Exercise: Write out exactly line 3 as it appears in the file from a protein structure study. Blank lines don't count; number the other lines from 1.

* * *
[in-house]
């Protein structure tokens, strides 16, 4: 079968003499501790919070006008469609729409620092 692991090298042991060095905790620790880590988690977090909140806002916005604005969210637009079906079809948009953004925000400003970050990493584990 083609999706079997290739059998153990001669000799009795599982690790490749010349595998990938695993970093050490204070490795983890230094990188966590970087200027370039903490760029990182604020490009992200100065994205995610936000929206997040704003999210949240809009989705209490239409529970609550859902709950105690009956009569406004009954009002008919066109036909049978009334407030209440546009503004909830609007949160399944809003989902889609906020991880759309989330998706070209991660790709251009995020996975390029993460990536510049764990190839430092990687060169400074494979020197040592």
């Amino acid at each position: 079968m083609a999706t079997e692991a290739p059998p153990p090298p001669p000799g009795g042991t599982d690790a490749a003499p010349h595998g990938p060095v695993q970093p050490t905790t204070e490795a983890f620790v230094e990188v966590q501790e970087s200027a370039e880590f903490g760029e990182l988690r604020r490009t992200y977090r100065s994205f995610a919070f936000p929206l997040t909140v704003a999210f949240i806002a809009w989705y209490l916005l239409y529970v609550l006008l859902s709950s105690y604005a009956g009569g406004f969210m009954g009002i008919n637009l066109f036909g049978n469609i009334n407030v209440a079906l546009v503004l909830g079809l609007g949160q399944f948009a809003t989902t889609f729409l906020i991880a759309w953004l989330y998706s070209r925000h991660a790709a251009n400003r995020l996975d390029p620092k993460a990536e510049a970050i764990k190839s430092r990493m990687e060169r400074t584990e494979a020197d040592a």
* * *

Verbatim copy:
């Amino acid at each position: 079968m083609a999706t079997e692991a290739p059998p153990p090298p001669p000799g009795g042991t599982d690790a490749a003499p010349h595998g990938p060095v695993q970093p050490t905790t204070e490795a983890f620790v230094e990188v966590q501790e970087s200027a370039e880590f903490g760029e990182l988690r604020r490009t992200y977090r100065s994205f995610a919070f936000p929206l997040t909140v704003a999210f949240i806002a809009w989705y209490l916005l239409y529970v609550l006008l859902s709950s105690y604005a009956g009569g406004f969210m009954g009002i008919n637009l066109f036909g049978n469609i009334n407030v209440a079906l546009v503004l909830g079809l609007g949160q399944f948009a809003t989902t889609f729409l906020i991880a759309w953004l989330y998706s070209r925000h991660a790709a251009n400003r995020l996975d390029p620092k993460a990536e510049a970050i764990k190839s430092r990493m990687e060169r400074t584990e494979a020197d040592a």